Who’s taking up too much?
Google Browser (Google Chrome) and Internet Explorer 8 Beta 2 are nothing short of resource hogs compared to Firefox 3.0.1. This is the conclusion presented by researchers from the Devil Mountain Software company, who threw the three browsers one against the other on the same “arena”, a Dell OptiPlex 745 (Core 2 Duo @ 2.66GHz) with 2GB of RAM and running both Windows Vista SP1 and Windows XP SP3.
The conclusion on IE8 Beta 2 is not that flattering: “What we found was another example of unchecked Microsoft code “bloat,” complete with “shirt-bursting, waistline-stretching” memory consumption and the kind of CPU-hogging thread growth normally reserved for massively parallel server farms,” a representative from the Devil Mountain Software company stated.
But the fact of the matter is that Google Chrome, is even worse. “What we found was truly shocking: After re-executing our 10-site, multi-tab scenario across all 4 browsers, we discovered that it is Google Chrome, not Internet Explorer 8, that is the true memory consumption leader,” the Devil Mountain Software company member indicated.
In a 10-site, multi-tab browsing scenario, IE8 Beta 2 consumed no less than 332MB of RAM, with Chrome Beta also eating a lot of system memory, namely 324MB. By contrast, Internet Explorer 7 only managed to climb as high as 250MB. In this context, it appears that the new technologies, features and capabilities built into Internet Explorer 8, as well as Google Chrome, require more resources than Firefox to perform the same tasks.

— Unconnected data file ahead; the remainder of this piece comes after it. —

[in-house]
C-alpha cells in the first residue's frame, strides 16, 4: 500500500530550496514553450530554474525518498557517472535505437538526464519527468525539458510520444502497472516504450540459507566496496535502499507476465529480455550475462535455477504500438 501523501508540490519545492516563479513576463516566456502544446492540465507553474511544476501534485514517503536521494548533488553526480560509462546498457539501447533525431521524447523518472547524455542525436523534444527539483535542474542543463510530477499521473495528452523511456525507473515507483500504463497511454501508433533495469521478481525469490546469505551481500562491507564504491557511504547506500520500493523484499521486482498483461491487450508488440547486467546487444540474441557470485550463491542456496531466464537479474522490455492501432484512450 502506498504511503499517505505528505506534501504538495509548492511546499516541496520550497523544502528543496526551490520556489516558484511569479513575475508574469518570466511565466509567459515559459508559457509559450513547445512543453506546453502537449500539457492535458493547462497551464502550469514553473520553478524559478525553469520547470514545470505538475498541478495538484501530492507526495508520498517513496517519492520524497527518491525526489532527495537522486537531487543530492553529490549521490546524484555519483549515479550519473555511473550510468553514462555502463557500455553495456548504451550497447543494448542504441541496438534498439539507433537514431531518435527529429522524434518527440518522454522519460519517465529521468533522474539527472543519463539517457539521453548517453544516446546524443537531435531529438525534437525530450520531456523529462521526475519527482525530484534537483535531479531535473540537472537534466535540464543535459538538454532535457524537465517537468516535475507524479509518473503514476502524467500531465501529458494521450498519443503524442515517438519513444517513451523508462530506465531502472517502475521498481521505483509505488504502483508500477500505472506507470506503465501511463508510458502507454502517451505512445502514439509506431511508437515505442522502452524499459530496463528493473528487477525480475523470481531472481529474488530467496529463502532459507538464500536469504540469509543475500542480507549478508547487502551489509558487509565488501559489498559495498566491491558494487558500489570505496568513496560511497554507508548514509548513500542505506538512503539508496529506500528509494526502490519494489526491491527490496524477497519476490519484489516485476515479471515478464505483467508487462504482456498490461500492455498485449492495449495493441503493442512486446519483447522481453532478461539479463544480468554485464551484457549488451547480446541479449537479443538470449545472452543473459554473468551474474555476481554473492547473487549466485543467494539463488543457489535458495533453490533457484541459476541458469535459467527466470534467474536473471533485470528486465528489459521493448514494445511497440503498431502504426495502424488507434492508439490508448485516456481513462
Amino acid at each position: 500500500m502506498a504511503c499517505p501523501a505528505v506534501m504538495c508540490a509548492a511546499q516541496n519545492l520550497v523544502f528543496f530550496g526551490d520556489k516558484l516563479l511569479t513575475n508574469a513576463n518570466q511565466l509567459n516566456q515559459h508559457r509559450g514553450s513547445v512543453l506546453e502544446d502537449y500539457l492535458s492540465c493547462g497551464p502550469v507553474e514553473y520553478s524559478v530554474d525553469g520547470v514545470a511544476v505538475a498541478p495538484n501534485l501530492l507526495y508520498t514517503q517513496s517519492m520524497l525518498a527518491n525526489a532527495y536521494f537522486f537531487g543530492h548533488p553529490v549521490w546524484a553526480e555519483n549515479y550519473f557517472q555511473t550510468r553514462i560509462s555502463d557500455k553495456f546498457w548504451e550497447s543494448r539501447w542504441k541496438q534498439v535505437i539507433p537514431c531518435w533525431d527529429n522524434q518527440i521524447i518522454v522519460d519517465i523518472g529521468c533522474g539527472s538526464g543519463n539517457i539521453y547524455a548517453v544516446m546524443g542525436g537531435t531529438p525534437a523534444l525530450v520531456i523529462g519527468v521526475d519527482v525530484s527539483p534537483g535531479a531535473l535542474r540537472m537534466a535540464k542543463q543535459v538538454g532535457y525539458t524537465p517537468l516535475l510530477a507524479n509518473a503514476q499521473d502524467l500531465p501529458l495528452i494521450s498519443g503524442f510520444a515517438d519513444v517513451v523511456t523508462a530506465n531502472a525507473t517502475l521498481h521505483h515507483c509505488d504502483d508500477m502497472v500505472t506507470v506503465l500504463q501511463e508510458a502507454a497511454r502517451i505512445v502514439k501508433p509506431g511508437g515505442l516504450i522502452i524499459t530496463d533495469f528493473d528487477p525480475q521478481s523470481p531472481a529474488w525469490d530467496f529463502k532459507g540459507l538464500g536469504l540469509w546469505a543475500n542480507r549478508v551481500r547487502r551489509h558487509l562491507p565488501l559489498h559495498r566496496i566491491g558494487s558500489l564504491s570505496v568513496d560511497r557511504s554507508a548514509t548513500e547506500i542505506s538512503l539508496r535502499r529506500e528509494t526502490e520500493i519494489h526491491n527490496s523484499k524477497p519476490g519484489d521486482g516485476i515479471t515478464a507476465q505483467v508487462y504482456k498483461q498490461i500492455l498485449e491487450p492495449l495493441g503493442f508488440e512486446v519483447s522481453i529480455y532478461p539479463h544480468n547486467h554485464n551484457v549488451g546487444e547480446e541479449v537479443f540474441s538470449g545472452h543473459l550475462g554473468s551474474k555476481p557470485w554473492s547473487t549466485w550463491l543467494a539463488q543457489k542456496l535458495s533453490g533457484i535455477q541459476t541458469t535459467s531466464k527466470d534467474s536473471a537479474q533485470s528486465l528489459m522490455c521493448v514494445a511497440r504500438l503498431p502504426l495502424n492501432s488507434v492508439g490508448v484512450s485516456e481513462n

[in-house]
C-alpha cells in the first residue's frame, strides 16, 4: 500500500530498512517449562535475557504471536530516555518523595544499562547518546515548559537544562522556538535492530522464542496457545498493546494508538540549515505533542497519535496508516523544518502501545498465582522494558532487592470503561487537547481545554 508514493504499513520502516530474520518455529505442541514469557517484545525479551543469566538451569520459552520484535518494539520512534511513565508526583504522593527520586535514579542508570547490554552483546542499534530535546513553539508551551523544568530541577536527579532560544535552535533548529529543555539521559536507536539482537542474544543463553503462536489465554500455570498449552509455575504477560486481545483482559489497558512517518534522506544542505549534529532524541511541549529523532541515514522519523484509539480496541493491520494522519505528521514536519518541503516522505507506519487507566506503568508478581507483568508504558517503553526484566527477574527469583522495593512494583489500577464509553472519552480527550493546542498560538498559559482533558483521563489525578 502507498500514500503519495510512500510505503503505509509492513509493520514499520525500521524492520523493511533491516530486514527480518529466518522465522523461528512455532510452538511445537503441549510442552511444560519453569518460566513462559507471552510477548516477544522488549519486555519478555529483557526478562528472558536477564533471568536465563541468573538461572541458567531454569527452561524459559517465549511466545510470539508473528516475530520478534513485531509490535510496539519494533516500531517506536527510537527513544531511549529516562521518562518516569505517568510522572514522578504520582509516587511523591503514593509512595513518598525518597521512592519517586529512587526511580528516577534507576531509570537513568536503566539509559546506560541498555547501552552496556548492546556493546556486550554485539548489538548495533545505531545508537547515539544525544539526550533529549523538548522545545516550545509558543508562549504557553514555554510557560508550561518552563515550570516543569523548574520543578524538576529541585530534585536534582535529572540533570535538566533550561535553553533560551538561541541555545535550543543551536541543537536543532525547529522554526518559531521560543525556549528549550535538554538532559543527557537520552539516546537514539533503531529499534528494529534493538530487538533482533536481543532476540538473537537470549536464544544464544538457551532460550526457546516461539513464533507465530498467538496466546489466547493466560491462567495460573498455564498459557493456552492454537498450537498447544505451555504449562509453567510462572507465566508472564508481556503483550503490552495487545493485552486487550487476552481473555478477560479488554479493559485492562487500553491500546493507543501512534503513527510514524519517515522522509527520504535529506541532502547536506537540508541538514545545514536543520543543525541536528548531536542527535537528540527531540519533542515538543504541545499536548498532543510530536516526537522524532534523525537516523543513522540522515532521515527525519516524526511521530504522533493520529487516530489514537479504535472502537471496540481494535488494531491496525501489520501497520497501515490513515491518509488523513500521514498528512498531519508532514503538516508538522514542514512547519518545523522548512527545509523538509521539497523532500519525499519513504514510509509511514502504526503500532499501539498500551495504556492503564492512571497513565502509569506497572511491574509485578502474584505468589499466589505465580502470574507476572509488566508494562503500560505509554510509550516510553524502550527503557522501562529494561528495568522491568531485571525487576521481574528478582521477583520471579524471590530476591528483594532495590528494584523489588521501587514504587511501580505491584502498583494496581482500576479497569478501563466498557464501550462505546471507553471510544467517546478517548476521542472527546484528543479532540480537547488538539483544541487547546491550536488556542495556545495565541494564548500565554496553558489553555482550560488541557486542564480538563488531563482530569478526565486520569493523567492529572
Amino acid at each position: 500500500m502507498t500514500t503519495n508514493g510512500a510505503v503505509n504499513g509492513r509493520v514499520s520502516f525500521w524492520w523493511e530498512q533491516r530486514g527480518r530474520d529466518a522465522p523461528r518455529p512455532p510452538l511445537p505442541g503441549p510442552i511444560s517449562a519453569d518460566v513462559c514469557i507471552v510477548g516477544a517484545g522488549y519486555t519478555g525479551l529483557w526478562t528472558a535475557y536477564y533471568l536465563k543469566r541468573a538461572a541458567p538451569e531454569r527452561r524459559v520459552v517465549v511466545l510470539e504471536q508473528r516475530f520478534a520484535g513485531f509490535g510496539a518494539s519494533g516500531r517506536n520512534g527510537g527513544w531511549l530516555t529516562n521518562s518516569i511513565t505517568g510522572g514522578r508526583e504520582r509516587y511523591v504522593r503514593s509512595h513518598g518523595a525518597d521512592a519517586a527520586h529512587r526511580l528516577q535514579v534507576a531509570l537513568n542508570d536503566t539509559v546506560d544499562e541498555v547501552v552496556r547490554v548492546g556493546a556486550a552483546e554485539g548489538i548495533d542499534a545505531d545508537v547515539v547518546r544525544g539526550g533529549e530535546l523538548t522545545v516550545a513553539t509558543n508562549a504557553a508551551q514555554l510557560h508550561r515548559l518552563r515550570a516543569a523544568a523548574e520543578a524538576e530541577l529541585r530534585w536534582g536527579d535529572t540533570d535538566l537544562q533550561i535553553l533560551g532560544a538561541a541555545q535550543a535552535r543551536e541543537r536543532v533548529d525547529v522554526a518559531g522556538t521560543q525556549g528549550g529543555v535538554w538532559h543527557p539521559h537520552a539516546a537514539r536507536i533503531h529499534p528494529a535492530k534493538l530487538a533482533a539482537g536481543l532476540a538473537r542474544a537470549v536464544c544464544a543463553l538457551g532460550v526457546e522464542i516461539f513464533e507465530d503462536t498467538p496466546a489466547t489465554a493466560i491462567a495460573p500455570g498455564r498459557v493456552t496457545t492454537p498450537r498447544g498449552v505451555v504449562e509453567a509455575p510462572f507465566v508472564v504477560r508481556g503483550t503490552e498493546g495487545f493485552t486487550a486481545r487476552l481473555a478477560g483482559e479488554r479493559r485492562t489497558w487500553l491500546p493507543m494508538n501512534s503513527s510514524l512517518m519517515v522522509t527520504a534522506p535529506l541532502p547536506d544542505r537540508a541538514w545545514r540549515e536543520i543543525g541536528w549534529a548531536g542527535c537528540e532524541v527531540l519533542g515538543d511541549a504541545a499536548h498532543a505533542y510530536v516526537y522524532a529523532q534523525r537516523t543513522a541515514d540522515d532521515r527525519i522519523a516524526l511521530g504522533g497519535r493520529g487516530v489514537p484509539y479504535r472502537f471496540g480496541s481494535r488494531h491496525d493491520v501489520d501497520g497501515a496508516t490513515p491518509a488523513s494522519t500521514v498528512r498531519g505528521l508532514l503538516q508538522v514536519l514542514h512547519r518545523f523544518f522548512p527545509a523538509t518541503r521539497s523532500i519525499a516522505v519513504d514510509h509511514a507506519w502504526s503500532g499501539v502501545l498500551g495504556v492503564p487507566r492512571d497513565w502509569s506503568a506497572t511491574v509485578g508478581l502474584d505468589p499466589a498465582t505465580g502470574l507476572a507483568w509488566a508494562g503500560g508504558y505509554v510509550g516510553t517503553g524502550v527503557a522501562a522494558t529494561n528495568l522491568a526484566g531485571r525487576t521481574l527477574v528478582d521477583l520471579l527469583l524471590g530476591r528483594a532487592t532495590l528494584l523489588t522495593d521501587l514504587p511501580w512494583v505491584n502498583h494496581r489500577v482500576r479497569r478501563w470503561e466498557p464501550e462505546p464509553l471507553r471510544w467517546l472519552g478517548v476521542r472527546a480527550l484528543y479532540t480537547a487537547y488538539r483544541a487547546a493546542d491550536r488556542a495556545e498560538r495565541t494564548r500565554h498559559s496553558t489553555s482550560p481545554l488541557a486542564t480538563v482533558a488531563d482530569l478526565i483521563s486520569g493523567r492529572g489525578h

“Of course, both browsers look absolutely porcine when compared to the lean, mean Firefox 3.01 (151MB peak, 104MB average working set size). And lest we forget, IE 7 continues to hover somewhere between the fit & trim Firefox and the obesity that defines Chrome/IE 8 (209MB peak, 142MB average),” the Devil Mountain Software company researcher added.
But when it comes down to CPU utilization, both Firefox 3.0.1 and Google Chrome managed to shame IE8 Beta 2, in terms of their hunger. Google Browser took no less than 45% of the processor while Firefox 3.0.1 managed a high of 42%. IE 8 Beta 2 used just 22% of the CPU under XP SP3 and 33% under Vista SP1, while IE7 took only 13% and 24% respectively.
“Both Firefox and IE 7 spawn a relatively modest number of threads (25 and 43, respectively), a fact related to their reliance on a single process instance to handle all tabbed sessions. By contrast, IE 8 spawns potentially hundreds of threads (153 in our latest test round), and spreads them out across its various instances (in our case, 6 discrete copies of iexplore.exe),” the Devil Mountain Software company member indicated, adding that, by contrast, Chrome was managing just 48 execution threads at the apex of the test scenario.
But in the end, the fact that Firefox 3.0.1 is superior, in terms of resource usage, to Google Chrome and Internet Explorer 8 shouldn’t come as a surprise. Both Microsoft and Google’s browsers are still in Beta development stage, albeit IE8 is in Beta 2, with the gold version expected to drop in November 2008, and considerably slower than its predecessor.
“Chrome, like IE 8, is a browser designed with tomorrow’s hardware in mind. Its use of a multi-process tabbing model – which, according to Google, helps isolate failures and protect complex web applications (like GMail or Google Docs) – means that it will always use more memory than Firefox, IE 7 and similar, single-process browsers. How such model will hold up under heavy use, especially on today’s hardware, remains to be seen,” reads the conclusion from the Devil Mountain Software company.
[Via: Softpedia News]